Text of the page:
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There’s always a lot going in the Nation’s Capital but this week was particularly special. The 50th anniversary of the landmark 1963 March on Washington was celebrated, commemorated, discussed, reviewed and dissected in all media all week long.

It’s difficult for younger children to relate to the huge crowds of people gathered much less their very adult talking — particularly when this historical event is from a time that is even precedes their parents. Who was Martin Luther King, Jr., really?

Martin Luther King III introduces what it was like to grow up with a famous father in My Daddy, Dr. Martin Luther King, Jr. (opens in a new window) (Amistad). It wasn’t always easy, but young Marty grew to better understand his father’s actions — and what was said about him (and it wasn’t always positive) — and went on to share that with his siblings. Realistic illustrations by award-winning AG Ford and a straightforward telling bring MLK Jr. the icon into focus as a family man as well as a leader.

Andrea Pinkney’s words and Brian Pinkney’s illustrations swoop and swirl to bring Martin & Mahalia: His Words, Her Song (opens in a new window) (Little Brown) off the pages of a book for a more sophisticated view of how and where their talents intersected. Though they started out similarly, Martin’s words and Mahalia’s songs were completely entwined on August 29, 1963 at the Lincoln Memorial during the March on Washington for Jobs and Freedom. The addition of further resources (including a select discography) and a timeline allows this book to grow with readers.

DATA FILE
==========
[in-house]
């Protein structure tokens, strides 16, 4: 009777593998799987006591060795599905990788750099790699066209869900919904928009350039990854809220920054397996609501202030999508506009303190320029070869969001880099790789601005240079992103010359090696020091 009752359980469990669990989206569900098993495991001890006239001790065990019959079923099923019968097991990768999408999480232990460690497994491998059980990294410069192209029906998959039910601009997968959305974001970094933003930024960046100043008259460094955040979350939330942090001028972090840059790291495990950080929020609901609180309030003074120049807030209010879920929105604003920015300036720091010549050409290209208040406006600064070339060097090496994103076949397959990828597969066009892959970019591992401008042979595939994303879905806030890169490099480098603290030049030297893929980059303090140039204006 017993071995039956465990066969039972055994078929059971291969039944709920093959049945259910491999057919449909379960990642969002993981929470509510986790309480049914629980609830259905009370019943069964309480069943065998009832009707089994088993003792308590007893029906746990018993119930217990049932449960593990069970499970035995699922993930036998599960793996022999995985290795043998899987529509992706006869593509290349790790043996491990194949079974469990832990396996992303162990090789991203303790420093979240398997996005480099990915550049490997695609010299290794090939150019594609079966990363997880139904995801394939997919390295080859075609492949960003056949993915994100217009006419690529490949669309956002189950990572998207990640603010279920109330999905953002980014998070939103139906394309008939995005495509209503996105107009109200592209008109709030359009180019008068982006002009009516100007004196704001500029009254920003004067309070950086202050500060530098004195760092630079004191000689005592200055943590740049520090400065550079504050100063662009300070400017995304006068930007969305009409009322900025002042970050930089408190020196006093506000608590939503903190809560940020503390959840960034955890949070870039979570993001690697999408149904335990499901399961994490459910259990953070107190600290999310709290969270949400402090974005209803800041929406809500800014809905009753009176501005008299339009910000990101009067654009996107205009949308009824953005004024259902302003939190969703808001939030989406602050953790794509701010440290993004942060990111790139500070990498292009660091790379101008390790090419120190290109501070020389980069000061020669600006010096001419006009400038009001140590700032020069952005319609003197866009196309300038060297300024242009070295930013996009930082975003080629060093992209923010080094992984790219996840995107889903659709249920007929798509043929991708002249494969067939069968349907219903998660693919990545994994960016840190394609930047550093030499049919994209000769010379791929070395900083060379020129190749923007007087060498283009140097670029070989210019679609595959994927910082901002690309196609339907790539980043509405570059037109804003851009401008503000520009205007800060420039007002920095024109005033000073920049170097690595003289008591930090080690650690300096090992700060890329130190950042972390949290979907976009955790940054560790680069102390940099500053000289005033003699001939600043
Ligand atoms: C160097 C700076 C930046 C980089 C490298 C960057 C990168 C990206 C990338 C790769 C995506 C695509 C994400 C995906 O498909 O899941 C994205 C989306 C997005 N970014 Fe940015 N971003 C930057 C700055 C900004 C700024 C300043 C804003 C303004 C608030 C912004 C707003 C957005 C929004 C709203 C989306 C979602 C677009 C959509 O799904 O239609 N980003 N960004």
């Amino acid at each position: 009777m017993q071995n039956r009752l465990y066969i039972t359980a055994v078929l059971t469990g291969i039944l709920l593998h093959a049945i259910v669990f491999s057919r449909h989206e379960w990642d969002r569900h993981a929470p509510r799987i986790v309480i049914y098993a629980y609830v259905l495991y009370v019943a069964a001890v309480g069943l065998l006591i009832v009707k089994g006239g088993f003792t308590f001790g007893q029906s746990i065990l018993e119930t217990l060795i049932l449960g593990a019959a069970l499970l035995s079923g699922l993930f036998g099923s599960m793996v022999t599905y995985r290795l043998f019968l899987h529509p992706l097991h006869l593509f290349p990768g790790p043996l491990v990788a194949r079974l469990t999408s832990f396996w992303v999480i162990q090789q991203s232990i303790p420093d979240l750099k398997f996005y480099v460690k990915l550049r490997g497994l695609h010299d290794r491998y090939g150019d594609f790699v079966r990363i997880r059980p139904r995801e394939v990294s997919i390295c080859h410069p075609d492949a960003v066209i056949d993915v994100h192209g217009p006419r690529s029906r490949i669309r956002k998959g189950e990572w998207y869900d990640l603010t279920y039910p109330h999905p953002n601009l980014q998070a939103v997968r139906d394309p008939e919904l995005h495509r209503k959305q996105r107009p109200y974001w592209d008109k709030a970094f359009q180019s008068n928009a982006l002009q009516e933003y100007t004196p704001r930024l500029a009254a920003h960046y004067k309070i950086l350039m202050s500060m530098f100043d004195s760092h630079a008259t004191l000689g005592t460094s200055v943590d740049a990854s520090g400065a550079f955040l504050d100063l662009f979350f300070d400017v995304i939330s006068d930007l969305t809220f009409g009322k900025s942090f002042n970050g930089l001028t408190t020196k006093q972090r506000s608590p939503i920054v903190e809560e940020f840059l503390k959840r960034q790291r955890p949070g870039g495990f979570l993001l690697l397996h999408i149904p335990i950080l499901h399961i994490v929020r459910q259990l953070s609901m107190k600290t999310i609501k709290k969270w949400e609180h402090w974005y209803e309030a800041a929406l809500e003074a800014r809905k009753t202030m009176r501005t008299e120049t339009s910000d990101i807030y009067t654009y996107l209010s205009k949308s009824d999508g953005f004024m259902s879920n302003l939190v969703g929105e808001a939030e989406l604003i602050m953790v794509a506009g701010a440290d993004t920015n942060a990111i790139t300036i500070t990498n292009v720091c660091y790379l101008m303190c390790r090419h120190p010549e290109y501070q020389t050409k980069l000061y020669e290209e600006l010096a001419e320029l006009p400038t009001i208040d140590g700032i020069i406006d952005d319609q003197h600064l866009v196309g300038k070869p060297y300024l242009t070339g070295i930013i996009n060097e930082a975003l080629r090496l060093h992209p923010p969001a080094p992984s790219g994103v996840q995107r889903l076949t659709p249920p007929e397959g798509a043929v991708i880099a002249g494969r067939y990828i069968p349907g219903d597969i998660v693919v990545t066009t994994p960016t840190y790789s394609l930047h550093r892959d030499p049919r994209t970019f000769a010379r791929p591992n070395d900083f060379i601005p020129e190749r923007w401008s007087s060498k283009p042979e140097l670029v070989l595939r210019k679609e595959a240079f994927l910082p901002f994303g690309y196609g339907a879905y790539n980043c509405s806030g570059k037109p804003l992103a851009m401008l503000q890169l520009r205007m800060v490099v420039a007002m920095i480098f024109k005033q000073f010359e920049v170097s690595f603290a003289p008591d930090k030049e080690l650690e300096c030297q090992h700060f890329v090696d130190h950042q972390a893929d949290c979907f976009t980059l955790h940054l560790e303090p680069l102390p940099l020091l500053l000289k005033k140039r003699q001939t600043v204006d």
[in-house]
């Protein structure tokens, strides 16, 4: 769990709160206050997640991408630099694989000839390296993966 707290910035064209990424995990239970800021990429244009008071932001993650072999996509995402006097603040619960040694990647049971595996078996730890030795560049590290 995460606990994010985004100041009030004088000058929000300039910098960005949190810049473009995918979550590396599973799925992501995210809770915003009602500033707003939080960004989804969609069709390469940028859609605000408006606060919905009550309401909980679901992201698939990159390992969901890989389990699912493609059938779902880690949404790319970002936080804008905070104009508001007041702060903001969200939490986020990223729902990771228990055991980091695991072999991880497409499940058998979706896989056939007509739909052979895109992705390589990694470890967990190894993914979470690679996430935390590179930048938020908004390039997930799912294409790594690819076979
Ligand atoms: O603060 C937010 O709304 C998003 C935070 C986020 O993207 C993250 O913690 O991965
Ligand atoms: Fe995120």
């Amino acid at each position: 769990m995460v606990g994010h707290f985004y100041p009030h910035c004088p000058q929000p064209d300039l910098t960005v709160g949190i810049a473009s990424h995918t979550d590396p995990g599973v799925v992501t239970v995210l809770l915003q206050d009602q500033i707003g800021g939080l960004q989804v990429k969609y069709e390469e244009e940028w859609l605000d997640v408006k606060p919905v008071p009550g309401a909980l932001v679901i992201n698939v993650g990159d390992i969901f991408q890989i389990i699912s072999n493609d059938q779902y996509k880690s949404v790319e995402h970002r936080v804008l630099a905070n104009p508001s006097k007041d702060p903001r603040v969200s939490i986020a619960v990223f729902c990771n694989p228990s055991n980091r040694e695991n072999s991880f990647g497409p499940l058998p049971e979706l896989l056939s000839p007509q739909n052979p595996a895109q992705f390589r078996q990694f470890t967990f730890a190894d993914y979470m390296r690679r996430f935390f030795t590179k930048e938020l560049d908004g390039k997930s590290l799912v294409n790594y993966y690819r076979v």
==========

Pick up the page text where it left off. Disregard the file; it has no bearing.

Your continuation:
These books and others capture moments in time from more personal perspectives helping younger children understand that famous people — like Martin Luther King, Jr. — were real people with real families and real feelings; that history begins with one person — and surely, a child reading a book today will become a leader of tomorrow.

About the Author

Reading Rockets’ children’s literature expert, Maria Salvadore, brings you into her world as she explores the best ways to use kids’ books both inside — and outside — of the classroom.

Publication Date
September 4, 2013